What Is BRT?
BRT stands for Bus Rapid Transit. But what exactly is that? How is BRT different from standard bus service? There are many different BRT systems, serving different kinds of communities in different ways. In fact, no two BRT systems are alike. But, in general, when people talk about BRT, they talking about creating a bus system that’s faster, more reliable, more flexible, more convenient… a system that’s more attractive to more people.
What makes BRT so attractive? Different systems use different techniques. Here are some of the most popular features:
- More frequent service and limited stops. BRT provides direct service to major destinations within Bergen County and offers connections outside of the County. BRT vehicles may make stops along a route at fewer locations to provide more express travel time for the majority of the route’s passengers.
- Exclusive bus lanes, queue jumps at intersections, and other approaches that enable buses to consistently travel at posted speed limits. BRT would introduce roadway treatments to maintain a reliable schedule.
- Improved fare payment technology, including ways to pay before you board. BRT offers rider-friendly options for off-board ticket purchase to reduce the time it takes passengers to board.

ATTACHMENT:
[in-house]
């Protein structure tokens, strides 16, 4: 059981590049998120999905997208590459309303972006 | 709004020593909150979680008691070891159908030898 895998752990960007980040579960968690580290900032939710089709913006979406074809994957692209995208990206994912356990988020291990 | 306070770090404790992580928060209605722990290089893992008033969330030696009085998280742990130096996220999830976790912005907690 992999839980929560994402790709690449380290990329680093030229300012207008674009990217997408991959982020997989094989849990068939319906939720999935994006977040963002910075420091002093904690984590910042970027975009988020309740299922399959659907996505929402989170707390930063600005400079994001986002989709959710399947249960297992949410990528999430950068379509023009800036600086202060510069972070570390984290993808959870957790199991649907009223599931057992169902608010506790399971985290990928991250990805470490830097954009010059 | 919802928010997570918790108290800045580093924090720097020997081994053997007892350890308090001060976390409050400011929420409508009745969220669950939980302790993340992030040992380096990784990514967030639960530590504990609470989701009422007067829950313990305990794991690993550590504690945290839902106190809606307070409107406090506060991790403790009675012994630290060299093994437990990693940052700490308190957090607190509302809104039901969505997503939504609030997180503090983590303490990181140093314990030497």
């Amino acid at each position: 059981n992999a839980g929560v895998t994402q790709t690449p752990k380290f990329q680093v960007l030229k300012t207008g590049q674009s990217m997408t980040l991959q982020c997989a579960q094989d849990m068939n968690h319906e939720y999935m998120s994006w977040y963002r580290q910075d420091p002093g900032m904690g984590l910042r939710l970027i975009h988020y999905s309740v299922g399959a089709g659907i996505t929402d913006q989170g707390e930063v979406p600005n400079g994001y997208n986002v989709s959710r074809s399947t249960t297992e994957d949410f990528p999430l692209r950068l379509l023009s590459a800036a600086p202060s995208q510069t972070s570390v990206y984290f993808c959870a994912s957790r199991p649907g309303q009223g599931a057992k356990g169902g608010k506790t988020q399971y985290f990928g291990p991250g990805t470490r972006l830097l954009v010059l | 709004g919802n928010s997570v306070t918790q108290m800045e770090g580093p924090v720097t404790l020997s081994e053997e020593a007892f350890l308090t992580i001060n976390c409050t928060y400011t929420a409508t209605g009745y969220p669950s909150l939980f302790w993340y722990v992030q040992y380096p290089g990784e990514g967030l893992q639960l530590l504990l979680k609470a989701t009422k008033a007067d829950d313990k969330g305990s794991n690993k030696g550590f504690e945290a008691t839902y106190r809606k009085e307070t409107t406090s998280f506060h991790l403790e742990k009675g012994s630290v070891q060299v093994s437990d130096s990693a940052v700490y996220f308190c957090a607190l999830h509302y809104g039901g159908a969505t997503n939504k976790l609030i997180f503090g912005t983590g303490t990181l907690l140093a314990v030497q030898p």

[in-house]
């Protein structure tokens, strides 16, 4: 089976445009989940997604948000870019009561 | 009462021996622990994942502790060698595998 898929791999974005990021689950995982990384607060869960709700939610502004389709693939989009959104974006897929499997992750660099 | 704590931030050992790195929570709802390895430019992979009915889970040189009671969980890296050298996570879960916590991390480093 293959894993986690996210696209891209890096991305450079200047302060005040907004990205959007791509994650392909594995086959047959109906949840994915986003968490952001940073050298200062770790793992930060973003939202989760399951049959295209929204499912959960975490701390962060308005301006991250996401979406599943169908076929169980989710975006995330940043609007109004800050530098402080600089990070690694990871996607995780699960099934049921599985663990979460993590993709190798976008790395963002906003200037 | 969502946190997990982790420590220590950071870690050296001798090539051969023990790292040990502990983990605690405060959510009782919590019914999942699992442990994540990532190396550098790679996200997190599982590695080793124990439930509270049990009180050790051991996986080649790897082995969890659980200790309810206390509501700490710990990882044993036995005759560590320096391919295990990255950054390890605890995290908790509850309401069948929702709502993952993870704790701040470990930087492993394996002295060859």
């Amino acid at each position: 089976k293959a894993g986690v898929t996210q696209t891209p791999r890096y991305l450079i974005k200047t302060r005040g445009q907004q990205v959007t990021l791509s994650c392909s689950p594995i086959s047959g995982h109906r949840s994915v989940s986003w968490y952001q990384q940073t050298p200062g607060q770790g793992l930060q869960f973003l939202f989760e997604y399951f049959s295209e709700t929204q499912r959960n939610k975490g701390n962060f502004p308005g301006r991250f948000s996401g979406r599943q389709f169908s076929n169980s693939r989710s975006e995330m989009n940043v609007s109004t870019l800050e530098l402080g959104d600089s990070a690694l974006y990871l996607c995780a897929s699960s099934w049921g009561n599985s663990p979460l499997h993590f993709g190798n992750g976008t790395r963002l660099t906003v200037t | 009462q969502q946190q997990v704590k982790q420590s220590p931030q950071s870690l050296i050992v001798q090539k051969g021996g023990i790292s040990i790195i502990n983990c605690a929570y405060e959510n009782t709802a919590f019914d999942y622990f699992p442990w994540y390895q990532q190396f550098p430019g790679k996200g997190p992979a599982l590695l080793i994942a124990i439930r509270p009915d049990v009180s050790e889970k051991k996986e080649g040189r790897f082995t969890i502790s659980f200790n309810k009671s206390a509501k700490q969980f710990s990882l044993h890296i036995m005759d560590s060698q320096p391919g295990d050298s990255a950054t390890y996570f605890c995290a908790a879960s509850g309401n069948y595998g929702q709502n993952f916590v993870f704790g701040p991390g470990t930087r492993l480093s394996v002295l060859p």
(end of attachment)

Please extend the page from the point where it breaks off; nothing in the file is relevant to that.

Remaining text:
- Traffic signal priority that adjusts traffic lights to keep buses moving. BRT is connected to the traffic signal system in order to keep you moving.
- Advanced buses that may be larger, easier to get on and off, and use cleaner fuels. BRT often uses new buses that make the system more comfortable, more sustainable, and more identifiable.
- Enhanced and more customer-friendly bus stations. BRT is a flexible transportation system with more comfortable passenger shelters and bus stations that provide additional amenities.
- Real-time travel information for waiting riders. BRT passengers can expect to have information about arrival and departure times available at the station or accessible to riders through the Web or on cell phones.
We don’t know which of these features will be included in our plan for Bergen County yet. That’s part of what we’re studying and looking for feedback about now.
But here’s what we do know: We want Bergen County BRT to be an attractive new bus service that builds on the transit systems and roads we already have. It will be cost-effective. It will serve activity centers and areas with high employment, making it easier for thousands of people to get to work and to other destinations. It will promote the economic development we all need. And it will make Bergen County an even better place to live.